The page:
Oozing in condescension and shoveling out the stereotypes, Kathleen Parker proclaims:
The traditional GOP is getting younger and less pale. Rubio, a Tea Party favorite who is challenging Florida Gov. Charlie Crist for the U.S. Senate, may be the Republican Party’s Barack Obama.
You see, they are alike because they are both non-white. Just like one another. Except that one speaks in short, comprehensible declarative statements about the greatness of America, and the other talks in vapid phrases, apologizing for America’s ills. And except that one is a dogged advocate of the free market and a robust response to the war against Islamic fundamentalists, and the other isn’t. And except that one inveighed against an inanely crafted pork-a-thon, and the other is still trying to convince us it saved us from an even worse depression. And then one said he’s not prematurely running for president, and the other unfortunately did.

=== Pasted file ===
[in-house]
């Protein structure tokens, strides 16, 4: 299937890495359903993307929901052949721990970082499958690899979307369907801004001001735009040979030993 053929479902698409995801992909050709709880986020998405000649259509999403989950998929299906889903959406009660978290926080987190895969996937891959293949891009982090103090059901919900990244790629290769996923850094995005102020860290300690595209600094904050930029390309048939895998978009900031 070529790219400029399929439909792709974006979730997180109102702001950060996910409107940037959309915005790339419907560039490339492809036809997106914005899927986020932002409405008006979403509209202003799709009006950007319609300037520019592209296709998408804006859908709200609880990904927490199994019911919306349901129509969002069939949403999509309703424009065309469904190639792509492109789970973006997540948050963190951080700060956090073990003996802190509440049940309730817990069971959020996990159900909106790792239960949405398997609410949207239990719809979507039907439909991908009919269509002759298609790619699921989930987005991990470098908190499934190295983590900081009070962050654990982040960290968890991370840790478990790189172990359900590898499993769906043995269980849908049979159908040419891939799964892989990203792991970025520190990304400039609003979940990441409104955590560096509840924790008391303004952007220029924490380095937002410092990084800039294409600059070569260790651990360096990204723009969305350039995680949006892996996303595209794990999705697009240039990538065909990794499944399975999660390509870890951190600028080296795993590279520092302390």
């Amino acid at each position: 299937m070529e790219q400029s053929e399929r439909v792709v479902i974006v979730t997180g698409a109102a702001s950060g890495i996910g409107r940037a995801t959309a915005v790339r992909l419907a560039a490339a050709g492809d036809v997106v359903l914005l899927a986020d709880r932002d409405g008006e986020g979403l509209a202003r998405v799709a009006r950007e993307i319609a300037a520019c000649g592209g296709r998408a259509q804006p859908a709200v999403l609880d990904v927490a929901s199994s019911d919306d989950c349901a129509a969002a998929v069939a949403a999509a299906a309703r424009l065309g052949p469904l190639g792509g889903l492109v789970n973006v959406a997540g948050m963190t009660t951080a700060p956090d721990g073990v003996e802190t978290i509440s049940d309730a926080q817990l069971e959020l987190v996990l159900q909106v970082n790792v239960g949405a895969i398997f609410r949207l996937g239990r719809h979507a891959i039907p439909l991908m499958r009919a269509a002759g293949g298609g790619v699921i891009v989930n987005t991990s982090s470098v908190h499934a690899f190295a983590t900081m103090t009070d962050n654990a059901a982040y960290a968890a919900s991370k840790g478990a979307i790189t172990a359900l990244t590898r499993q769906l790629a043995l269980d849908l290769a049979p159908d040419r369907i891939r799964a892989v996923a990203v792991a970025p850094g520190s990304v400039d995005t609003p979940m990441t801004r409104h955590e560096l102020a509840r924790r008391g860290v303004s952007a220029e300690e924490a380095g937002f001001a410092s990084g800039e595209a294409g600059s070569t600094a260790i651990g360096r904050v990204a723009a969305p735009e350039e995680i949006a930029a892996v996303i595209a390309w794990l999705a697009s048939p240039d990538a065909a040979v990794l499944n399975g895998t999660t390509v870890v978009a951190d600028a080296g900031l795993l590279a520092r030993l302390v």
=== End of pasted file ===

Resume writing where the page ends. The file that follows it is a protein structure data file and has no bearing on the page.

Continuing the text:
In fact, Marco Rubio and Barack Obama are nothing alike except for their relative youth and non-whiteness. But that’s enough for the Parker. She actually seems to like Rubio and spends the rest of her column touting his many fine qualities, but the reflective insistence on defining him by race and age and through the prism of Obamaism tells us much about Parker and nothing about Rubio. (To be fair, Parker is also obsessed with gender, so it’s not only race that ensnares her.) At least among the punditocracy, it seems we have not yet reached that post-racial nirvana.